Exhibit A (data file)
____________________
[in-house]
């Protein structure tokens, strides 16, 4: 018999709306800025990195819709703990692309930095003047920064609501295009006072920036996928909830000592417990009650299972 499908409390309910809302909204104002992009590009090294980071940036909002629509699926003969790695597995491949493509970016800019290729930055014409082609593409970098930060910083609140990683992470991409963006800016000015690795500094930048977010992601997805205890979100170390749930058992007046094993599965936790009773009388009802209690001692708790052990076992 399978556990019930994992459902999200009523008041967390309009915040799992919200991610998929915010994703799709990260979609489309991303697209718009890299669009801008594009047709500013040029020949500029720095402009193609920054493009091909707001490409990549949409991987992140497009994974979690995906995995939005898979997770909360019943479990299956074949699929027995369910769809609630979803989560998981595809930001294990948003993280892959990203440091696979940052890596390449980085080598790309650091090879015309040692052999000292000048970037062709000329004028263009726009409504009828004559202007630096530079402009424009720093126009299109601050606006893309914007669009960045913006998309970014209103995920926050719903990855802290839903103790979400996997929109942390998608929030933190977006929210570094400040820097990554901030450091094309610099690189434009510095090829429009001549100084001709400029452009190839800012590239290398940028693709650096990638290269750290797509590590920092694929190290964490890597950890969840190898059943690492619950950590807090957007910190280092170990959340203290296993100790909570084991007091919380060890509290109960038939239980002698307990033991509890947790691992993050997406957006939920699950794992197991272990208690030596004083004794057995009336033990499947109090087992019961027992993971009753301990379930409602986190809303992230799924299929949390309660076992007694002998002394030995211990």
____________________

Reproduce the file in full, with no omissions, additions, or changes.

[in-house]
């Protein structure tokens, strides 16, 4: 018999709306800025990195819709703990692309930095003047920064609501295009006072920036996928909830000592417990009650299972 499908409390309910809302909204104002992009590009090294980071940036909002629509699926003969790695597995491949493509970016800019290729930055014409082609593409970098930060910083609140990683992470991409963006800016000015690795500094930048977010992601997805205890979100170390749930058992007046094993599965936790009773009388009802209690001692708790052990076992 399978556990019930994992459902999200009523008041967390309009915040799992919200991610998929915010994703799709990260979609489309991303697209718009890299669009801008594009047709500013040029020949500029720095402009193609920054493009091909707001490409990549949409991987992140497009994974979690995906995995939005898979997770909360019943479990299956074949699929027995369910769809609630979803989560998981595809930001294990948003993280892959990203440091696979940052890596390449980085080598790309650091090879015309040692052999000292000048970037062709000329004028263009726009409504009828004559202007630096530079402009424009720093126009299109601050606006893309914007669009960045913006998309970014209103995920926050719903990855802290839903103790979400996997929109942390998608929030933190977006929210570094400040820097990554901030450091094309610099690189434009510095090829429009001549100084001709400029452009190839800012590239290398940028693709650096990638290269750290797509590590920092694929190290964490890597950890969840190898059943690492619950950590807090957007910190280092170990959340203290296993100790909570084991007091919380060890509290109960038939239980002698307990033991509890947790691992993050997406957006939920699950794992197991272990208690030596004083004794057995009336033990499947109090087992019961027992993971009753301990379930409602986190809303992230799924299929949390309660076992007694002998002394030995211990």